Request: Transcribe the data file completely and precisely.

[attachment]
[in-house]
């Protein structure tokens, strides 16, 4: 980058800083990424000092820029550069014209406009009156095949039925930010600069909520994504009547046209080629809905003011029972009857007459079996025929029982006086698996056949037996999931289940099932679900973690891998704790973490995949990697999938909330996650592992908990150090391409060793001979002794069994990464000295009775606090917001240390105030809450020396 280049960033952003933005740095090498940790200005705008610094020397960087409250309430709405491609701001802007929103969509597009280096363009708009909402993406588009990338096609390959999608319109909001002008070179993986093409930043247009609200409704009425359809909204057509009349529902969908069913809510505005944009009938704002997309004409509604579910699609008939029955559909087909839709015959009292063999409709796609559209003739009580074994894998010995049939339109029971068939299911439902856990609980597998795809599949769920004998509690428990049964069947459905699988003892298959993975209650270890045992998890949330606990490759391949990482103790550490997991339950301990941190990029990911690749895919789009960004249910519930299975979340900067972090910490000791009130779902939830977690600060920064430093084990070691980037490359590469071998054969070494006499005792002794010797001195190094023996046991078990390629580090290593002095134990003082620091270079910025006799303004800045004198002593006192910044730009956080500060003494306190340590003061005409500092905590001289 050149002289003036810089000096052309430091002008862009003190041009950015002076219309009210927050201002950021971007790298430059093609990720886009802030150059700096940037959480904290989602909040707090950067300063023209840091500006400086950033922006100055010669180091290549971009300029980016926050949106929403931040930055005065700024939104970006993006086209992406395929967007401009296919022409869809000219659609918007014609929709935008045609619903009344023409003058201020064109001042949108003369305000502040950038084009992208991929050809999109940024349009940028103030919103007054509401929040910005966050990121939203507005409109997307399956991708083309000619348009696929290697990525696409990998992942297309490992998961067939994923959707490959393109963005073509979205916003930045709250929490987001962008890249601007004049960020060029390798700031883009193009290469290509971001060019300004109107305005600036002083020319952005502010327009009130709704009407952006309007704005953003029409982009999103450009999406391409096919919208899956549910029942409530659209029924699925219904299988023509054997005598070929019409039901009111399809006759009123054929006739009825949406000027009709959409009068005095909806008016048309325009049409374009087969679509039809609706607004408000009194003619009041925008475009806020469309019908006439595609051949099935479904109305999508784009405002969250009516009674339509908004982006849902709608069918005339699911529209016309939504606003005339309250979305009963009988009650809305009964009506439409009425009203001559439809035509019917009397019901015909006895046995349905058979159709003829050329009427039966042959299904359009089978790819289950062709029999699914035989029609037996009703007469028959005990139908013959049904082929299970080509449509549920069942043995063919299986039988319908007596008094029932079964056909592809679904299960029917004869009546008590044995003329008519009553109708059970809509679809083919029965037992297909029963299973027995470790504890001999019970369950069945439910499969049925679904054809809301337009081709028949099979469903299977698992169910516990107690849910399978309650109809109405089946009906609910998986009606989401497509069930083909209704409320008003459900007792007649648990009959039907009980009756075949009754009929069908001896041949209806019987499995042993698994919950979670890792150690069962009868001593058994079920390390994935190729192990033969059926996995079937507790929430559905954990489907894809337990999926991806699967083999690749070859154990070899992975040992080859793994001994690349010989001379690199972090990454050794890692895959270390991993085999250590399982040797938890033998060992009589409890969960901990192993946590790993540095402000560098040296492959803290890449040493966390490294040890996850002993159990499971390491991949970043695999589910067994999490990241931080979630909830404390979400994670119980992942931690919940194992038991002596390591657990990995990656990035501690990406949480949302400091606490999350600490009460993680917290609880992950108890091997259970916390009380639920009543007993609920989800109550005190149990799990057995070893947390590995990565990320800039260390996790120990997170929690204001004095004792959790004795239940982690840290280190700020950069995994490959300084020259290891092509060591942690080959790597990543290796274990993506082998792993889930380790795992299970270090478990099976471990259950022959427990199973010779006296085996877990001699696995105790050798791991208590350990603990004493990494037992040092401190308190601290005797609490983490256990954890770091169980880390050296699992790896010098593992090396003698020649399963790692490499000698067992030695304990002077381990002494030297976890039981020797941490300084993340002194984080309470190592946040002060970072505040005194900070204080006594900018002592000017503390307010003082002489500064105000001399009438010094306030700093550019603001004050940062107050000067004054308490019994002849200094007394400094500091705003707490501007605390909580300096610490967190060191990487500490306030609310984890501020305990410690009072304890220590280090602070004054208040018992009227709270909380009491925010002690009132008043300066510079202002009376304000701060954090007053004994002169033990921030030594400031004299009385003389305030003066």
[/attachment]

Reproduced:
[in-house]
């Protein structure tokens, strides 16, 4: 980058800083990424000092820029550069014209406009009156095949039925930010600069909520994504009547046209080629809905003011029972009857007459079996025929029982006086698996056949037996999931289940099932679900973690891998704790973490995949990697999938909330996650592992908990150090391409060793001979002794069994990464000295009775606090917001240390105030809450020396 280049960033952003933005740095090498940790200005705008610094020397960087409250309430709405491609701001802007929103969509597009280096363009708009909402993406588009990338096609390959999608319109909001002008070179993986093409930043247009609200409704009425359809909204057509009349529902969908069913809510505005944009009938704002997309004409509604579910699609008939029955559909087909839709015959009292063999409709796609559209003739009580074994894998010995049939339109029971068939299911439902856990609980597998795809599949769920004998509690428990049964069947459905699988003892298959993975209650270890045992998890949330606990490759391949990482103790550490997991339950301990941190990029990911690749895919789009960004249910519930299975979340900067972090910490000791009130779902939830977690600060920064430093084990070691980037490359590469071998054969070494006499005792002794010797001195190094023996046991078990390629580090290593002095134990003082620091270079910025006799303004800045004198002593006192910044730009956080500060003494306190340590003061005409500092905590001289 050149002289003036810089000096052309430091002008862009003190041009950015002076219309009210927050201002950021971007790298430059093609990720886009802030150059700096940037959480904290989602909040707090950067300063023209840091500006400086950033922006100055010669180091290549971009300029980016926050949106929403931040930055005065700024939104970006993006086209992406395929967007401009296919022409869809000219659609918007014609929709935008045609619903009344023409003058201020064109001042949108003369305000502040950038084009992208991929050809999109940024349009940028103030919103007054509401929040910005966050990121939203507005409109997307399956991708083309000619348009696929290697990525696409990998992942297309490992998961067939994923959707490959393109963005073509979205916003930045709250929490987001962008890249601007004049960020060029390798700031883009193009290469290509971001060019300004109107305005600036002083020319952005502010327009009130709704009407952006309007704005953003029409982009999103450009999406391409096919919208899956549910029942409530659209029924699925219904299988023509054997005598070929019409039901009111399809006759009123054929006739009825949406000027009709959409009068005095909806008016048309325009049409374009087969679509039809609706607004408000009194003619009041925008475009806020469309019908006439595609051949099935479904109305999508784009405002969250009516009674339509908004982006849902709608069918005339699911529209016309939504606003005339309250979305009963009988009650809305009964009506439409009425009203001559439809035509019917009397019901015909006895046995349905058979159709003829050329009427039966042959299904359009089978790819289950062709029999699914035989029609037996009703007469028959005990139908013959049904082929299970080509449509549920069942043995063919299986039988319908007596008094029932079964056909592809679904299960029917004869009546008590044995003329008519009553109708059970809509679809083919029965037992297909029963299973027995470790504890001999019970369950069945439910499969049925679904054809809301337009081709028949099979469903299977698992169910516990107690849910399978309650109809109405089946009906609910998986009606989401497509069930083909209704409320008003459900007792007649648990009959039907009980009756075949009754009929069908001896041949209806019987499995042993698994919950979670890792150690069962009868001593058994079920390390994935190729192990033969059926996995079937507790929430559905954990489907894809337990999926991806699967083999690749070859154990070899992975040992080859793994001994690349010989001379690199972090990454050794890692895959270390991993085999250590399982040797938890033998060992009589409890969960901990192993946590790993540095402000560098040296492959803290890449040493966390490294040890996850002993159990499971390491991949970043695999589910067994999490990241931080979630909830404390979400994670119980992942931690919940194992038991002596390591657990990995990656990035501690990406949480949302400091606490999350600490009460993680917290609880992950108890091997259970916390009380639920009543007993609920989800109550005190149990799990057995070893947390590995990565990320800039260390996790120990997170929690204001004095004792959790004795239940982690840290280190700020950069995994490959300084020259290891092509060591942690080959790597990543290796274990993506082998792993889930380790795992299970270090478990099976471990259950022959427990199973010779006296085996877990001699696995105790050798791991208590350990603990004493990494037992040092401190308190601290005797609490983490256990954890770091169980880390050296699992790896010098593992090396003698020649399963790692490499000698067992030695304990002077381990002494030297976890039981020797941490300084993340002194984080309470190592946040002060970072505040005194900070204080006594900018002592000017503390307010003082002489500064105000001399009438010094306030700093550019603001004050940062107050000067004054308490019994002849200094007394400094500091705003707490501007605390909580300096610490967190060191990487500490306030609310984890501020305990410690009072304890220590280090602070004054208040018992009227709270909380009491925010002690009132008043300066510079202002009376304000701060954090007053004994002169033990921030030594400031004299009385003389305030003066």